SWAZILAND APPEAL COURT
DLAMINI DR. BEN
Respondent In 21/97
MZIZI DR. JOSHUA
RESPONDENT IN 22/97
Appeal Case No. 21/1997 No. 22/1997
BROWDE, JA SCHREINER, JA LEON, JA
The two matters referred to in the above heading were heard together in theHigh Court. The appellant (the plaintiff in the Court a quo) applied for judgment by default as the respondents (the defendants in the Court a quo) had not given notice of intention to defend the action instituted against them. Sapire ACJ on the grounds dismissed the applications that the summonses did not disclose causes of action.
The claims arose from allegedly defamatory articles that were published in the Times of Swaziland which is a daily newspaper circulating in this country. The articles were published on the 16th February 1997 and 2 March 1997 respectively. In each case the defamation complained of is an extract from an article in the said newspaper. In the case against Dr. Ben Dlamini the words complained of were the following:
"While Government was busy in this way, then comes members of the Swazi National Council Senanile Nkosi and Moimoi Masilela. They tell Maweni, the
Minister of Justice that they bring a mandate saying the Union Leaders should be locked up".
I agree with Sapire, ACJ that the words are per se not defamatory nor do I think that they are susceptible to being understood to mean, as was pleaded by the appellant, that the appellant "misused his office and abused his public position". Even if, however, the words could possibly be so construed that does not avail the appellant. The onus is on the appellant to establish, on a balance of probabilities, that the defamatory meaning relied upon was the one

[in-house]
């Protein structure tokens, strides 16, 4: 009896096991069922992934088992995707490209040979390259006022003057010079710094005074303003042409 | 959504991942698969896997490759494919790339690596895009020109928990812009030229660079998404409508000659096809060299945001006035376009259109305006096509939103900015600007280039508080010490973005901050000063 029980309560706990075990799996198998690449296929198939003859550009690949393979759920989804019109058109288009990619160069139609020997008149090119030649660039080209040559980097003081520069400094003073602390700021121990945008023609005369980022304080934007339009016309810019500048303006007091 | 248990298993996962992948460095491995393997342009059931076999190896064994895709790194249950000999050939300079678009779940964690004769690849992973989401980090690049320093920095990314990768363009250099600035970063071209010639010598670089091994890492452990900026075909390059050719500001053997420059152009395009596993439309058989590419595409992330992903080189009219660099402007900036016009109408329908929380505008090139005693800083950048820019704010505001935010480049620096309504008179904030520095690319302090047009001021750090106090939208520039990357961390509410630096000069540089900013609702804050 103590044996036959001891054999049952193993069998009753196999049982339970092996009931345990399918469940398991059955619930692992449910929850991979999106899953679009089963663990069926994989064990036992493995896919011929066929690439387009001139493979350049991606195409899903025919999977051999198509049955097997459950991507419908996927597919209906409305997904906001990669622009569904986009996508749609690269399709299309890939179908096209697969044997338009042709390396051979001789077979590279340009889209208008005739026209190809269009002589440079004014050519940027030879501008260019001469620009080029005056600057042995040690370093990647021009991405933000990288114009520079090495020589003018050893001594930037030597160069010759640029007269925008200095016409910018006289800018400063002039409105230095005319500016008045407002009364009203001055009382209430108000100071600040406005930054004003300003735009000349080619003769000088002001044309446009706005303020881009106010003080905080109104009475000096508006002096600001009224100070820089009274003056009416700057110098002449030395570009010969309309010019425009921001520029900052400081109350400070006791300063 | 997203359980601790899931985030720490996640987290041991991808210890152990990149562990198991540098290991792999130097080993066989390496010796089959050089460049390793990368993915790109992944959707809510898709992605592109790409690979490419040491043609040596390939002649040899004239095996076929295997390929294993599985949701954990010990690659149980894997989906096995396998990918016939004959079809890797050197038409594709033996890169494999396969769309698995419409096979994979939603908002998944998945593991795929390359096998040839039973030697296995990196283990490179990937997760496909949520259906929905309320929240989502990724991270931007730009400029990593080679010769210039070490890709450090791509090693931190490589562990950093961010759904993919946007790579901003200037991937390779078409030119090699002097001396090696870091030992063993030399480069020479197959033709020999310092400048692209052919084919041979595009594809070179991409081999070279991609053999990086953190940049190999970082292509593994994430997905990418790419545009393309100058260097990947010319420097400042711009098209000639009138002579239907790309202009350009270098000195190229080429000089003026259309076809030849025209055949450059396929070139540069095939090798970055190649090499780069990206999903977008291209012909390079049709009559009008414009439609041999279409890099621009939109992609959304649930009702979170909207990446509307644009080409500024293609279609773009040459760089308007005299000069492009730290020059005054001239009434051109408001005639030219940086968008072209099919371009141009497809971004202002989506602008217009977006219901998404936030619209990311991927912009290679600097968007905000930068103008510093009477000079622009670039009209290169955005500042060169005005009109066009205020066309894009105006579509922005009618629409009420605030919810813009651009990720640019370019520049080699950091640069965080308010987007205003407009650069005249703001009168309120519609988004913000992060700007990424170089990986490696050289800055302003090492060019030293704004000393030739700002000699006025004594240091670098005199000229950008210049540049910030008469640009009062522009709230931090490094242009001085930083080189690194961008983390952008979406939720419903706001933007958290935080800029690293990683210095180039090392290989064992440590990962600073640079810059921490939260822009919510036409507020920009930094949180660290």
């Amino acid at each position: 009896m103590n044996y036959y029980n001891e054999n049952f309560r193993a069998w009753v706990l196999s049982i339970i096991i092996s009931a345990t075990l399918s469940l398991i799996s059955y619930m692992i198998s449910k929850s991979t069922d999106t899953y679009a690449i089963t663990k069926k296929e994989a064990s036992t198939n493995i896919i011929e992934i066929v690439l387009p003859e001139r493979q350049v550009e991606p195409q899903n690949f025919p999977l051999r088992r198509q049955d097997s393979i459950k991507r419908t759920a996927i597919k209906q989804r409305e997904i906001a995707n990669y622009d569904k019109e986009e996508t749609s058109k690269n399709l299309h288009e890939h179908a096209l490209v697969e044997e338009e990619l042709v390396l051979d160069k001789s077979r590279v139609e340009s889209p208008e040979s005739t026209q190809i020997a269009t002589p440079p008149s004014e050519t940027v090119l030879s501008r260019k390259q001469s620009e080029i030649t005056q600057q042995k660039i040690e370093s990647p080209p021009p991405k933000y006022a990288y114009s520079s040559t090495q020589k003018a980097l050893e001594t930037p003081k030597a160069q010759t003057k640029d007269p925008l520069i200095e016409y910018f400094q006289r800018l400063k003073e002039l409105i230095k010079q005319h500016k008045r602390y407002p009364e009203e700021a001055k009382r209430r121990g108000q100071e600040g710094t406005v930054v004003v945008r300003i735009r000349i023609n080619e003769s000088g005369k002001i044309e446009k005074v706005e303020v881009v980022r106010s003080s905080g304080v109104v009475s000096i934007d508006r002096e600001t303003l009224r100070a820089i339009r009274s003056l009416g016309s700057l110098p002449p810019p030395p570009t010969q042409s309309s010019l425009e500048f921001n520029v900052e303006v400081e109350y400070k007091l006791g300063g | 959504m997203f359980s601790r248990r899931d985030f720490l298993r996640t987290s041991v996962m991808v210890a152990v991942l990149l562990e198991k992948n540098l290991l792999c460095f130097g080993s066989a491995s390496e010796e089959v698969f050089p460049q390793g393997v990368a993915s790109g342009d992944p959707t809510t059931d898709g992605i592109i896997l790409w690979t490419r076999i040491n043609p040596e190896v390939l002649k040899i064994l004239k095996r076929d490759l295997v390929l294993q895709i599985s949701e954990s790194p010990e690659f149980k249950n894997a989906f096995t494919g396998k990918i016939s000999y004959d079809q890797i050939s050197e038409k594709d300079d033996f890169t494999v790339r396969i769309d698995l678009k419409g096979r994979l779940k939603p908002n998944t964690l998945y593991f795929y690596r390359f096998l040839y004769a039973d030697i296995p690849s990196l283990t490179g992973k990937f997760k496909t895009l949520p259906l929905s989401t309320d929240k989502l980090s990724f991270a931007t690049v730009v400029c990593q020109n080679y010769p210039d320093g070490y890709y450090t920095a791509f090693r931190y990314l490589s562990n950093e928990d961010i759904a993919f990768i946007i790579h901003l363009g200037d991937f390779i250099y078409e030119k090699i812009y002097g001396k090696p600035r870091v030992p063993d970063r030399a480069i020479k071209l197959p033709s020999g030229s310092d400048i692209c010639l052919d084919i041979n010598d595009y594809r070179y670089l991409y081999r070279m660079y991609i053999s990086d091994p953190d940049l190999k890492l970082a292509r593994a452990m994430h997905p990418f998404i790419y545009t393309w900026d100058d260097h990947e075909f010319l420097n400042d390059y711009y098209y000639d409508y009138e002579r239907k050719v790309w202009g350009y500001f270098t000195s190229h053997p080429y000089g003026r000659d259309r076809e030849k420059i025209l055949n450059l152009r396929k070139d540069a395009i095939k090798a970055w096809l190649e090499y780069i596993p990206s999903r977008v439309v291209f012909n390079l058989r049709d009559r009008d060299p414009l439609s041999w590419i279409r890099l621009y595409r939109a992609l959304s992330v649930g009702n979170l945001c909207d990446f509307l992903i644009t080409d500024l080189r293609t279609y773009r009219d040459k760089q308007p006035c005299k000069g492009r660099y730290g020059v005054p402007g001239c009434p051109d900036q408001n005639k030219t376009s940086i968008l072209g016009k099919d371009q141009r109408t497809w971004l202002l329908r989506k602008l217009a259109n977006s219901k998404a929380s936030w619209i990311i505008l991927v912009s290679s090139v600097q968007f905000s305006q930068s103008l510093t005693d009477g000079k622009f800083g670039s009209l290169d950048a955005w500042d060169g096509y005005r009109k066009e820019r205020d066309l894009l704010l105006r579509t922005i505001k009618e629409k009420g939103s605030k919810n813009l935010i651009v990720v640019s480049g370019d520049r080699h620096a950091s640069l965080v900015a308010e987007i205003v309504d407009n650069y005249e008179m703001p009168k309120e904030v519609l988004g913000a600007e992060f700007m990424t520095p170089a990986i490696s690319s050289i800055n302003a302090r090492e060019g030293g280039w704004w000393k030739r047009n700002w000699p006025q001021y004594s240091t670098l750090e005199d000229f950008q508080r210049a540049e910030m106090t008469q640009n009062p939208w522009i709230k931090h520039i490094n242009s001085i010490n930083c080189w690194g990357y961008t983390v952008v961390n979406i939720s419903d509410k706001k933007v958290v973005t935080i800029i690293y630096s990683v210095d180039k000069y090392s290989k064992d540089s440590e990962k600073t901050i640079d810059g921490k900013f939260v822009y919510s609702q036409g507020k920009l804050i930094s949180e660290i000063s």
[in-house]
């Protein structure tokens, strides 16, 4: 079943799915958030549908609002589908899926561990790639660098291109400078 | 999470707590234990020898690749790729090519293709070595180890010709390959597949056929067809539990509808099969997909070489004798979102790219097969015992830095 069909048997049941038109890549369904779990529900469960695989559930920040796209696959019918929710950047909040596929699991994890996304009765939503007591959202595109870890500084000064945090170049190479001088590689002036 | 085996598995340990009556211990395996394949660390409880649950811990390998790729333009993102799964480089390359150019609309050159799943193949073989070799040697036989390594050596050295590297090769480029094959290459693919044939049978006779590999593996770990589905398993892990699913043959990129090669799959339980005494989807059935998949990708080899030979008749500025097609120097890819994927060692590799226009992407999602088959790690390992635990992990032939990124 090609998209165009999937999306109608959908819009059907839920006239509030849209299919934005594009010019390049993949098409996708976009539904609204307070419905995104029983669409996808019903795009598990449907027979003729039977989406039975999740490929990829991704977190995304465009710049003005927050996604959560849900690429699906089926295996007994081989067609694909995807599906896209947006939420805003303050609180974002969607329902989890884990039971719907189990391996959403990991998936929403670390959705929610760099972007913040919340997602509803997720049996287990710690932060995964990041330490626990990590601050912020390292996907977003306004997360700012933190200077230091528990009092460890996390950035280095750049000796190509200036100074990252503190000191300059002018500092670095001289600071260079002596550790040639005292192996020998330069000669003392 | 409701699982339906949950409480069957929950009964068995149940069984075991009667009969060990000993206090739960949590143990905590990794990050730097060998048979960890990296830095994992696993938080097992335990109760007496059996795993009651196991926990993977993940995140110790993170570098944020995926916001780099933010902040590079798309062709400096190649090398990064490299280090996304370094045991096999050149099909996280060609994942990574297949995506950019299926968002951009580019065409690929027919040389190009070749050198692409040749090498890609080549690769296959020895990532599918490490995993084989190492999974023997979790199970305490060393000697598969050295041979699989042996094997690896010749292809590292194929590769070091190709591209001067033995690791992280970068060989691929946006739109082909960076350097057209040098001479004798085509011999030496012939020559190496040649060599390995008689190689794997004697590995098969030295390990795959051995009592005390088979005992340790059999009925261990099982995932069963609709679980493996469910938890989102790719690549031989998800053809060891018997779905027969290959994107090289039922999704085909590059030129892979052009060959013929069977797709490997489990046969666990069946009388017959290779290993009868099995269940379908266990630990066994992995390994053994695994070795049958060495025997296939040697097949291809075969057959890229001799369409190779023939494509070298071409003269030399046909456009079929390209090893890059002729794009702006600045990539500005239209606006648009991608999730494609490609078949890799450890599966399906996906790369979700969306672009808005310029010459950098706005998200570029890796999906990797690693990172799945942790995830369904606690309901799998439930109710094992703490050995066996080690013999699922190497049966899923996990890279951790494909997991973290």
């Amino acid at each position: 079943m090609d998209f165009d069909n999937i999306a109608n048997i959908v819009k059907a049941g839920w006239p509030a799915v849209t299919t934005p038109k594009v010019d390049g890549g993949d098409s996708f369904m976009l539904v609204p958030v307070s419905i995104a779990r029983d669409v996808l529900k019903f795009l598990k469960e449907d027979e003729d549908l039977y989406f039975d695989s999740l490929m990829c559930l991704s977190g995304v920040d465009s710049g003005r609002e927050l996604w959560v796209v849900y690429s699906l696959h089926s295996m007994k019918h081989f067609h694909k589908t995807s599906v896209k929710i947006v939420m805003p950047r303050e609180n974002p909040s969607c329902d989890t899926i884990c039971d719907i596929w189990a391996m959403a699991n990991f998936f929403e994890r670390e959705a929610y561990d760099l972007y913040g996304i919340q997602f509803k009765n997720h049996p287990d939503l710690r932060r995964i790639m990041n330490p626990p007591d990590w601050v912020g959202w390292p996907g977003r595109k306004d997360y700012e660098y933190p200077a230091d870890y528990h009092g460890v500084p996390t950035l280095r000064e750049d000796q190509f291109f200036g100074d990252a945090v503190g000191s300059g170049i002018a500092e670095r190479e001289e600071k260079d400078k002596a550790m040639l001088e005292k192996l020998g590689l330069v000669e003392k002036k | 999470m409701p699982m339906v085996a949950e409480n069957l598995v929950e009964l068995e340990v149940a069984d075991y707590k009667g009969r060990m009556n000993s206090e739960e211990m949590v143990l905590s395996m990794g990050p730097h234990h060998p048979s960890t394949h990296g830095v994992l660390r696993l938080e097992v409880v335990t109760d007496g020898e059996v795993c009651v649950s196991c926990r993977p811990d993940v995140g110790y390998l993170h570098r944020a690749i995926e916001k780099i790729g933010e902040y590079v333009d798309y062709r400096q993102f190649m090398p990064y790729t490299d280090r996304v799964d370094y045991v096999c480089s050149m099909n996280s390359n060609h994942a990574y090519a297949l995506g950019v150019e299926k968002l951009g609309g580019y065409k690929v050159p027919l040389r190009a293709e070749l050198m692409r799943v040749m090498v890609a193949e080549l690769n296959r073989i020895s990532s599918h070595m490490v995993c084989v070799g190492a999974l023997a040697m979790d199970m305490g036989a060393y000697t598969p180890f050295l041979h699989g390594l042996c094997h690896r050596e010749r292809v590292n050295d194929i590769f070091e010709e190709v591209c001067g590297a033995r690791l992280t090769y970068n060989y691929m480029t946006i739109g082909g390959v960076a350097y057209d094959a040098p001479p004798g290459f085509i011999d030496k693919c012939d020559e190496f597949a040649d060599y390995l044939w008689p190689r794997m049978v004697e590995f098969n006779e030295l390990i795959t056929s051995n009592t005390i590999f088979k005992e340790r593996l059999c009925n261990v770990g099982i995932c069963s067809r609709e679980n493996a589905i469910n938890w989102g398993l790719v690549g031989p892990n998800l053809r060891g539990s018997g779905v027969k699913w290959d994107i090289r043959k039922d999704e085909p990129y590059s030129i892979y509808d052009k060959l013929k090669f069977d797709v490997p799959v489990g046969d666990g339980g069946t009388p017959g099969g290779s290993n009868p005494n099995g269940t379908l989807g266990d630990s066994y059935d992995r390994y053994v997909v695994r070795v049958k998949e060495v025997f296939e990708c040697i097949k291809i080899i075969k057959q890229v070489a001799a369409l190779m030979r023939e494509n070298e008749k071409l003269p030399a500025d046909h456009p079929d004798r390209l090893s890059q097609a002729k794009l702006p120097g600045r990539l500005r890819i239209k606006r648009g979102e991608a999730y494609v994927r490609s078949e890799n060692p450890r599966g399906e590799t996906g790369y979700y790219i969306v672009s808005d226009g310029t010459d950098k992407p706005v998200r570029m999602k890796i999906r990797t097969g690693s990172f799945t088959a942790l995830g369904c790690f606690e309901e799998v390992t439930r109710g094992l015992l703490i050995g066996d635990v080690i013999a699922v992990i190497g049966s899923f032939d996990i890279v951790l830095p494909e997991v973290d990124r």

which in the circumstance the ordinary reader of the Times of Swaziland would have given to the matter complained of.
Mr. Mdladla who appeared for the appellant reluctantly but correctly conceded that the circumstances which might have assisted the appellant were not pleaded. Consequently he was forced to rely on the words in the extracts only.
This onus is not discharged by showing that the meaning alleged is a possible meaning or that the matter complained of is capable of the meaning alleged (which is relevant if one is considering the matter an exception). The essential question is how a reasonable or ordinary reader with normal intelligence and development would have understood the publication relied upon.
Johnson v Rand Daily Mails 1928 AD 190
The test is an objective one and it seems to me that the learned Acting Chief Justice was correct in finding and that the words complained of do not, from the appellant's standpoint, fulfil the requirements for a valid cause of action.
The same applies in the case against Dr. Joshua Mzizi. In that declaration the words complained of are:
"DPP SFTU CIRCUS IS OVER
Then there was the revelation that two members of the Swazi National Council, a certain Moimoi Masilela and Mrs. Senanile Nkosi pressurised the Minister for Justice, Chief Maweni, to ensure the top leadership must be behind bars before February 3, 1997. Chief Maweni is said to have instructed the Attorney General to prepare the nonbailable offences under the Act and the draconian sentences crowned by a life sentence should anyone be found to have sabotaged essential services like water and electricity".
Whatever this extract may mean, and like Sapire ACJ I find it difficult to make sense of it, I do not think that the ordinary reader of the newspaper would regard the words complained of as bringing the appellant into disrepute. On the contrary, the ordinary reader may well argue that anyone who sabotages essential services like water and electricity should be imprisoned.
In my judgment the learned judge a quo cannot be faulted for refusing the applications for default judgment and the appeals should therefore be dismissed with costs.
J. BROWDE, JA
AND SO DO I R.N. LEON